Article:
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The CURA publications library is currently being digitized by the University of Minnesota Digital Conservancy. When the project is complete, the entire CURA publications library will be online and fully searchable. Unfortunately, during this process we are not able to honor individual requests for publications . Additionally, we no longer have physical copies of publications to send out.

New publications are digitized daily and the publications catalog on the CURA website is not automatically updated with links to scanned copies, so please search the CURA collection at the Digital Conservancy for the publications you are looking for:

Treatment for African American Men Who Batter.

Author: 
Williams, Oliver J.

The problem of partner abuse is experienced in all cultures, but African Americans seem to be more resistant to treatment than whites. A professor of social work found in 1995 that African Americans do well when treated together in homogeneous groups where they can break out of isolation, become engaged with the group, show their vulnerability, develop supportive relationships and trust. In homogeneous groups the problem of racism can also be openly discussed along with the issue of what battering is doing to the African American community. Minorities are underserved when it comes to treatment for partner abuse and racially-mixed treatment groups need to be reformed with more cultural awareness and sensitivity to racial differences if African Americans are to be truly served.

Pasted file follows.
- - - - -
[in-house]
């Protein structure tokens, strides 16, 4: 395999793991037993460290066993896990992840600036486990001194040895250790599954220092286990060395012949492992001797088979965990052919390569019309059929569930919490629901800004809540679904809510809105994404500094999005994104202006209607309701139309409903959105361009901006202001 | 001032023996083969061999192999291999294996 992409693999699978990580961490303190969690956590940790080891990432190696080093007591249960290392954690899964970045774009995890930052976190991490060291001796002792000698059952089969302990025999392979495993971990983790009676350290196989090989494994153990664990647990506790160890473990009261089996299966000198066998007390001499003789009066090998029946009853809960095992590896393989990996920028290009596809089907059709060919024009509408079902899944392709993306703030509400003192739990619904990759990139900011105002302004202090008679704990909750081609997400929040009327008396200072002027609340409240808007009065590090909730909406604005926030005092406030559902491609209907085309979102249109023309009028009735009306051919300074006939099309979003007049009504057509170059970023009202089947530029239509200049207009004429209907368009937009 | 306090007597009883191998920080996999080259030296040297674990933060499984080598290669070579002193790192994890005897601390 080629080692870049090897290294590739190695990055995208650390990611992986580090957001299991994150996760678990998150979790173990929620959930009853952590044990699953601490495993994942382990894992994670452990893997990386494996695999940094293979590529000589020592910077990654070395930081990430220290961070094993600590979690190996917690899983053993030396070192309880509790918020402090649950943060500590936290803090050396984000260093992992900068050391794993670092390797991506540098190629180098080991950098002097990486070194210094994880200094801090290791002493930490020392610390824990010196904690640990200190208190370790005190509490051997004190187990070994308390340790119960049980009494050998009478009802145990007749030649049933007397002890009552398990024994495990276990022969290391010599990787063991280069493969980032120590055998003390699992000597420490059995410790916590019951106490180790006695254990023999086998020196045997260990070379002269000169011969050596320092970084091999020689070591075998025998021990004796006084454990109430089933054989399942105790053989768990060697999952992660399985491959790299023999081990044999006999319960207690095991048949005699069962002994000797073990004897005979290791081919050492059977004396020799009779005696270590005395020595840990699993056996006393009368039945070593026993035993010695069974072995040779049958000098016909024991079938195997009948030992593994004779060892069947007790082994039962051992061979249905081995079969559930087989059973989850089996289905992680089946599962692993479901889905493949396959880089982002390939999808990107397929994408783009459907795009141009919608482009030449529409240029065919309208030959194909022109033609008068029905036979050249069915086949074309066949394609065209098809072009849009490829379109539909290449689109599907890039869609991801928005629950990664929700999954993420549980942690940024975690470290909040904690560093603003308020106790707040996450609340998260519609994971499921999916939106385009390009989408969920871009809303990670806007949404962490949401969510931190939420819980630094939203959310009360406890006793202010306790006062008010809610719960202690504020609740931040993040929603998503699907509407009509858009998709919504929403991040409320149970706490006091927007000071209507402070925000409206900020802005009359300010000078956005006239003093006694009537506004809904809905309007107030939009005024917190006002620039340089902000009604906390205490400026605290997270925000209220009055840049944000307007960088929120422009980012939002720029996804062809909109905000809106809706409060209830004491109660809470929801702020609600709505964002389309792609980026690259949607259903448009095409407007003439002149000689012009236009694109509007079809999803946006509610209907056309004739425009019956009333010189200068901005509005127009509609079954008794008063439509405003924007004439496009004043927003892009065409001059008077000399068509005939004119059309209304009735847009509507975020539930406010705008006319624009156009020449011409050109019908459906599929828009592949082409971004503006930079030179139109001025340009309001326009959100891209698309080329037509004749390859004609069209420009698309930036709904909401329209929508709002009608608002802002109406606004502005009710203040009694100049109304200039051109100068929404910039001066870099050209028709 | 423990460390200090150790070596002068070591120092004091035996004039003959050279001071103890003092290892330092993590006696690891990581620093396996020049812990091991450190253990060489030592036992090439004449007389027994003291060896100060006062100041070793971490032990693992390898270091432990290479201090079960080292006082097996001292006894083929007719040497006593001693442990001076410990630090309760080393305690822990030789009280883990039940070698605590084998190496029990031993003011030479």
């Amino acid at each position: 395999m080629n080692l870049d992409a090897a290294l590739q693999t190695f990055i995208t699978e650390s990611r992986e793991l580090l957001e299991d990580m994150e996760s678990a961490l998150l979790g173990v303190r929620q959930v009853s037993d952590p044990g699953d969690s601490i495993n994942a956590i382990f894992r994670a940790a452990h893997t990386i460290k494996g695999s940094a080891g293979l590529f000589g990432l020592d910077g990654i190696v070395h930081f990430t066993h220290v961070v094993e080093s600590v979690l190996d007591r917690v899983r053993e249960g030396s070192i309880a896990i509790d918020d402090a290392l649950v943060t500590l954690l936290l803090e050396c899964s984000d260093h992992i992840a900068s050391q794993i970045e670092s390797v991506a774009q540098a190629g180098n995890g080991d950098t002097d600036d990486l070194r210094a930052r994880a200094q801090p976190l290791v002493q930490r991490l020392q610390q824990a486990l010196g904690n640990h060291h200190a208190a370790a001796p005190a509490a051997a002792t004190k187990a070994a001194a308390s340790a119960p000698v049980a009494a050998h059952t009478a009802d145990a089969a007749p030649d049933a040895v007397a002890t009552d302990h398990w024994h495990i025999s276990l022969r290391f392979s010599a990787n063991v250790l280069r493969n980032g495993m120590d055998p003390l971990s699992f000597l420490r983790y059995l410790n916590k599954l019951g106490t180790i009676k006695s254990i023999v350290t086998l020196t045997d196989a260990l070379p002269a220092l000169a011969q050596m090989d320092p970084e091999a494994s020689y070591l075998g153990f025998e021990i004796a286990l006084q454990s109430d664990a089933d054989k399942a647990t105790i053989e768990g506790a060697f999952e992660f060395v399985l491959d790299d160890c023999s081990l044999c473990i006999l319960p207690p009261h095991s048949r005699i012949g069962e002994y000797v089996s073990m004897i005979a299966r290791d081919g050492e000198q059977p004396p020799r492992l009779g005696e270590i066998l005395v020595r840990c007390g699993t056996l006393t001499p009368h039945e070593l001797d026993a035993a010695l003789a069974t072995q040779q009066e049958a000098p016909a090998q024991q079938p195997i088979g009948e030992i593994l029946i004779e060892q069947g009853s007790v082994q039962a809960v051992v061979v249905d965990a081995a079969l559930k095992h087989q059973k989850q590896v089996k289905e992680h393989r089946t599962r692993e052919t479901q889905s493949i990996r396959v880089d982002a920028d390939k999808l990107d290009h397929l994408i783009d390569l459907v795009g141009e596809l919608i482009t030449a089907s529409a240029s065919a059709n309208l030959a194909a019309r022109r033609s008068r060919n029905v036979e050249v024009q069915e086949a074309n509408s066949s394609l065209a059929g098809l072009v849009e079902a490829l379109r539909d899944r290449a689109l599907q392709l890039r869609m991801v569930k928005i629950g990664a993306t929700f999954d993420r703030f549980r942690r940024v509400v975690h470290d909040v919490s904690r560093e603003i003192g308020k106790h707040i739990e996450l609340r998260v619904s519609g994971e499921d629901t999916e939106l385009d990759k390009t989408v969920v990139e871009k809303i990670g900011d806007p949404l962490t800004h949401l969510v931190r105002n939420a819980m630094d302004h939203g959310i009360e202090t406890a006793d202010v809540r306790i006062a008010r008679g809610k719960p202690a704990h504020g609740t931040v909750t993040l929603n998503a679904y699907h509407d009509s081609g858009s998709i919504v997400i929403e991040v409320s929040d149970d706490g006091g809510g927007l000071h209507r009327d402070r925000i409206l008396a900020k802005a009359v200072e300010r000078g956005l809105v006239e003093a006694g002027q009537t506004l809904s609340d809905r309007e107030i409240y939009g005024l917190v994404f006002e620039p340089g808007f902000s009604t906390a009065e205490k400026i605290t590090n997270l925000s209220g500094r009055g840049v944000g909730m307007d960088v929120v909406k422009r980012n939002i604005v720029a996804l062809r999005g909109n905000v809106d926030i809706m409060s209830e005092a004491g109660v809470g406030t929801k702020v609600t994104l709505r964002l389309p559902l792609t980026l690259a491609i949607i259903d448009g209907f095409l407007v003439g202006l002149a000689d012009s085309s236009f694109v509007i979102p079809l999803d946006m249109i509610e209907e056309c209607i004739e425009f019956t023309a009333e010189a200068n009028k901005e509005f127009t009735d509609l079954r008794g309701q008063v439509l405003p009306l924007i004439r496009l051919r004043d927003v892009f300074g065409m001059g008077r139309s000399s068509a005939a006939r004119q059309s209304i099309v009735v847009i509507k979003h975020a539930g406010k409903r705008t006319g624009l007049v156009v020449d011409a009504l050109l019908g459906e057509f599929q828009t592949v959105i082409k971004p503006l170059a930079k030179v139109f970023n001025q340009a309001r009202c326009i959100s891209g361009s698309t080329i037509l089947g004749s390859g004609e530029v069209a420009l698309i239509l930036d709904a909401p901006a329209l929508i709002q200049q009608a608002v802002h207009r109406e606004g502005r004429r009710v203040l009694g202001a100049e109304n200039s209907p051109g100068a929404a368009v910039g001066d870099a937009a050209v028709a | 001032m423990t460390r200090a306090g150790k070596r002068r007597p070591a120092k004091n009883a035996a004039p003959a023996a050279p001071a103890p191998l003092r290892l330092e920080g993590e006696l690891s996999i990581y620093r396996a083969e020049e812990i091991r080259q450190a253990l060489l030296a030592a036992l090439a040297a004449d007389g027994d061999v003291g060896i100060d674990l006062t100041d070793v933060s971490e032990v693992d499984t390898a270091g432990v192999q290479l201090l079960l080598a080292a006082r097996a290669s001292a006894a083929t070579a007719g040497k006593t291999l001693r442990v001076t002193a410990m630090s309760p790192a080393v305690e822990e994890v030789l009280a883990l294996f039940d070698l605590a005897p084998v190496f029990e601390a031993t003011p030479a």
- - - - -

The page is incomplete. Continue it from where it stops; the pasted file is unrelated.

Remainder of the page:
Journal: 
CURA Reporter
Publication date: 
1995
Publisher: 
Minneapolis: Center for Urban and Regional Affairs, University of Minnesota.
Pages: 
25 (3): 12-16.
Online availability
Download from CURA: 
CURA call number: 
Reporter 25 (3)